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Marlins top prospects 2021: JJ Bleday and Sixto Sanchez are at the top of Miami’s farm system

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The arrival of the offseason means that it’s time to rank stuff. Already this winter, we’ve sized up the 60 best free agents, both on an overall and positional basis. There’s no law that prevents us from ranking minor-league players in addition to their big-league counterparts. As such, we’re going to spend the winter evaluating every team’s farm system. 

The lack of a minor-league season makes that more of a challenge this year. It doesn’t help that some teams opted against sharing video and data from their alternate-site camps with the rest of the league. As such, we’ve opted against overthinking this. Our rankings will essentially be the same as they were last winter with a few changes. First, we’ll exclude anyone who graduated by exhausting their rookie eligibility; second, we’ll replace them with draftees or other worthy prospects; and third, and lastly, we’ll present the information in a new format.

In every article in this series, you’ll find a team’s top five prospects as well as five others we felt like including, either because of their promise or some other reason. For those top five prospects, you’ll find a quick summation of their pros (their saving grace, if one will) and their cons (their fault line), as well as beefier report and our attempt to peg their “likeliest outcome.”

These rankings were compiled by talking to industry folks — scouts, analysts, and other evaluators — and include a touch of our own evaluative biases. Remember, that this is more of an art than a science, and that the write-ups matter more than the rankings themselves.


Now, let’s get on to the top five prospects in the Miami Marlins system.

1. JJ Bleday, OF

Age (as of 4/1/2021): 23

Height/Weight: 6-foot-3, 205 pounds

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Acquired: Fourth pick in the 2019 draft (Vanderbilt)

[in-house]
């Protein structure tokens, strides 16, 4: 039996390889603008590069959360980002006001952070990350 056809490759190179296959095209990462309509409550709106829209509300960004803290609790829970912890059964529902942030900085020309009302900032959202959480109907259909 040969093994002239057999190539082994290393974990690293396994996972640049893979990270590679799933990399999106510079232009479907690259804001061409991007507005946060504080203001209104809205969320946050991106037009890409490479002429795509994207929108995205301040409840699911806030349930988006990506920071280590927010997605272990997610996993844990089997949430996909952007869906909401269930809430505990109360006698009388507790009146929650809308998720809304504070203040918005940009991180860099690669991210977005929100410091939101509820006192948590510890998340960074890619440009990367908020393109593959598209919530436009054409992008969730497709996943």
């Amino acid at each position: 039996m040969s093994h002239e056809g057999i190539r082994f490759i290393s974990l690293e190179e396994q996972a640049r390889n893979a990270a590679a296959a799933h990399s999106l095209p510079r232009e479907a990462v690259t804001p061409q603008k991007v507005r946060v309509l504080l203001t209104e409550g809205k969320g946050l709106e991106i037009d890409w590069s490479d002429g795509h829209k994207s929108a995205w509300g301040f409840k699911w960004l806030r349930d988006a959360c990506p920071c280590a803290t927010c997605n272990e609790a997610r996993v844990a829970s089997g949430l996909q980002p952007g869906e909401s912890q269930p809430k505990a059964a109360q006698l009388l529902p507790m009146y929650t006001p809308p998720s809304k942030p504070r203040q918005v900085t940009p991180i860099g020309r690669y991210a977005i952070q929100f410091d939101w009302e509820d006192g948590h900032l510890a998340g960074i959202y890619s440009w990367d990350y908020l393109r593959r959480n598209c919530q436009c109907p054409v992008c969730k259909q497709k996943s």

Highest level: High-A

Saving grace: Well-rounded game

Fault line: Not much

Scouting report: There isn’t a ton to nitpick here. Bleday performed at a high level against top-level competition in college. He has all the tools (bat, feel for hit, arm strength) to suggest he’s going to be a quality two-way contributor at the big-league level, likely out in right field. And so on. Perhaps the biggest problem with Bleday is the thing that’s out of his control: the pandemic delayed his arrival to the upper-minors, which, in turn, will likely delay his big-league debut. Don’t forget about Bleday, though: he has a chance to be a good one.

Likeliest outcome: First-division corner outfielder

Age (as of 4/1/2021): 22

Height/Weight: 6-foot, 234 pounds

Acquired: Part of the J.T. Realmuto trade (Phillies)

Highest level: MLB

Saving grace: Well-rounded game

Fault line: Past size, fastball concerns

Scouting report: Sanchez was arguably the most exciting individual aspect of the Marlins’ season. He started seven times, amassing a 3.46 ERA and a 3.00 strikeout-to-walk ratio in 39 innings. The biggest concerns with Sanchez’s game entering the year were his size and his fastball’s effectiveness — despite good velocity, he’d never missed bats as expected. Sanchez will have to string together some 30-start seasons to fully put the former to concern; he did miss bats with his heat in the seven-game stretch, though opponents batted .368 against his sinker. In other words, the jury might still be out. Given the topline results, it might not matter.

Likeliest outcome: No. 2 starter

3. Max Meyer, RHP

Age (as of 4/1/2021): 22

Height/Weight: 6-foot, 196 pounds

Acquired: Third pick in the 2020 draft (Minnesota)

Highest level: NCAA

Saving grace: Fastball-slider combination

Fault line: Changeup